How healthcare vulnerabilities hurt patients and the bottom line

by | Apr 12, 2018

Why is one of the most regulated industries—healthcare—also one of the most vulnerable?

In a recent post, we explored the unique regulations that healthcare organizations face. But despite the strict laws of HIPAA (the Health Insurance Portability and Accountability Act), healthcare vulnerabilities remain rampant, worldwide.

Research shows that organizations across the industry are woefully unprepared for numerous cyberattacks and business continuity threats, including:

  • Ransomware
  • Phishing attacks
  • Data loss
  • Network breaches
  • Malicious software installation
  • Password attacks


Each of these disasters can have a direct impact on patient care, not to mention the organization’s bottom line and reputation.

But what makes healthcare so vulnerable in the first place? In this post, we look at the industry’s worst vulnerabilities and what needs to be fixed.


Hospitals are being attacked regularly

On a late Thursday in January, staff at Indiana-based Hancock Health noticed something unusual.

Several of the hospital’s computer systems stopped working. Upon closer inspection, employees found that more than 1,400 files had been renamed to “I’m sorry.”

It was a SamSam ransomware attack. And, before anyone could do anything about it, the infection quickly spread across the hospital’s email system, operating systems and electronic health records. Operations were able to continue, albeit with pen and paper.

Interestingly, the hospital had data backups. But officials decided to pay the ransom anyway—a whopping $50,000 in Bitcoin. Their reasoning was that paying “a small ransom” made more sense than recovering the data, which apparently would have taken “weeks.”

Thankfully, the attackers released the decryption keys to unlock the data, as promised. (Not all ransomware victims are so lucky.)


How is this happening?

In the case of Hancock Health, there were two critical vulnerabilities that led to the attack:

  • Hackers initially gained access to hospital systems by using credentials that were likely stolen or compromised from a third-party vendor. Strong, more consistent security measures with the hospital’s vendors could have prevented this access.
  • Unlike most ransomware attacks, which originate from phishing emails and other bad links, SamSam specifically targets unpatched servers. That means at least one of the hospital’s machines was unpatched and vulnerable to attack, allowing the infection to spread outward across the network.


These healthcare vulnerabilities are not uncommon, as we address below. Numerous other ransomware attacks have been reported on hospitals across the globe over the last two years.

High-profile attacks include the Hollywood Presbyterian Medical Center in 2016 ($17,000 paid to hackers), the 2017 WannaCry attack, which disrupted at least 16 UK hospitals, and the April 2017 attack on a Buffalo hospital that reportedly cost nearly $10 million for recovery.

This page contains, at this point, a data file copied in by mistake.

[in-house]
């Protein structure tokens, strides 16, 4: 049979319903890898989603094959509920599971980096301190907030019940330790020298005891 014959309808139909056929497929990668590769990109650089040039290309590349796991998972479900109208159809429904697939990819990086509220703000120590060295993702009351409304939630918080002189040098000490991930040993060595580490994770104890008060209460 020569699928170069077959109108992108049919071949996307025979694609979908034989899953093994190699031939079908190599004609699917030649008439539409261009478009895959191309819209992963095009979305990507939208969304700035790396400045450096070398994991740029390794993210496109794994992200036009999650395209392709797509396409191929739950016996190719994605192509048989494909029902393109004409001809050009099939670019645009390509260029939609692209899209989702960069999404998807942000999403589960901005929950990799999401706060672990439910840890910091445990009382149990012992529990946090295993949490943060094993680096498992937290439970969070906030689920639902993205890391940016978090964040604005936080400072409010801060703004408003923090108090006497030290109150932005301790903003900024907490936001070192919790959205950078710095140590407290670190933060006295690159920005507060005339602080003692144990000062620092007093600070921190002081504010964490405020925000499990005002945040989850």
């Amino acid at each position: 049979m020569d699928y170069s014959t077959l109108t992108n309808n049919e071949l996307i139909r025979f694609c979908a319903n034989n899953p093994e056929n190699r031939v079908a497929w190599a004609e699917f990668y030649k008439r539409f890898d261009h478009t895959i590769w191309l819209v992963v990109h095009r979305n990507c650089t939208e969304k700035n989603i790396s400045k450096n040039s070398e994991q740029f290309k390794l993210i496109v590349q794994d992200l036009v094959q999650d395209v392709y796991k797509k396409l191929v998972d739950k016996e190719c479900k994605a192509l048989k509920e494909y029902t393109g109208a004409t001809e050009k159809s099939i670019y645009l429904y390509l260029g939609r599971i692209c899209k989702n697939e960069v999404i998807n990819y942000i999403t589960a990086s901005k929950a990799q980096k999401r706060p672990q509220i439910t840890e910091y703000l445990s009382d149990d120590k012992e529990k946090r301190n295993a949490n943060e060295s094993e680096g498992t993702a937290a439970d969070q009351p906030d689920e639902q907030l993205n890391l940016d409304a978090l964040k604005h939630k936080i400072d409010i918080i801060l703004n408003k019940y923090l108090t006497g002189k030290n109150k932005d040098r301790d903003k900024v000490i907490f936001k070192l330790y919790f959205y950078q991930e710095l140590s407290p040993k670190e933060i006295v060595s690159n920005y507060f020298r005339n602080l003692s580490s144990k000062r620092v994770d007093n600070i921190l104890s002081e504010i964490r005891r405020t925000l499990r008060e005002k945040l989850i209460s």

The most problematic healthcare vulnerabilities

A 2016 cybersecurity report by SecurityScorecard highlighted some of the most egregious healthcare vulnerabilities. And while some healthcare organizations have made improvements in the wake of WannaCry and other attacks, there’s still a lot of work to be done.

The problem, experts say, is that laws like HIPAA don’t truly regulate how healthcare organizations protect themselves from data loss and other cyberattacks. As a result, more than 75% of the healthcare industry was infected by malware over a one-year period—which includes not just hospitals and doctors’ offices, but also healthcare manufacturers.

Here’s where these companies tend to be most vulnerable:


1) System patching

Healthcare groups simply aren’t patching their operating systems and software as often as they should. Researchers found that 47% of the industry had unpatched vulnerabilities on their networks.

Typically, this is the result of one or more failures: 1) lax policies for applying updates; 2) an overall lack of oversight of the machines and systems being used throughout the organization; and 3) older-yet-essential internal applications running on older operating systems or those that can’t be easily updated.

Regardless of the underlying reasons, healthcare organizations need to be implementing better policies for proactively patching their systems on a regular basis.
2) Social engineering (lack of security training)

Healthcare workers aren’t getting the proper training they need to identify and avoid suspicious emails and websites. And yes, that includes doctors and executives, not just lower-level employees.

The report by SecurityScorecard states: “Security is only as strong as the weakest link, and employees are often the lowest-hanging fruit when it comes to phishing, spear phishing, and other social engineering attacks.”

All it takes is one bad email attachment being opened or a bad link being clicked for ransomware to spread across the network. The problem is that phishing emails can be very deceptive. Somebody who opens medical billing records all day might not notice anything unusual about a phishing email containing an attachment labeled generically as “Invoice.” But with the right training, this same employee may have been able to spot the red flags and flag it for suspected spam.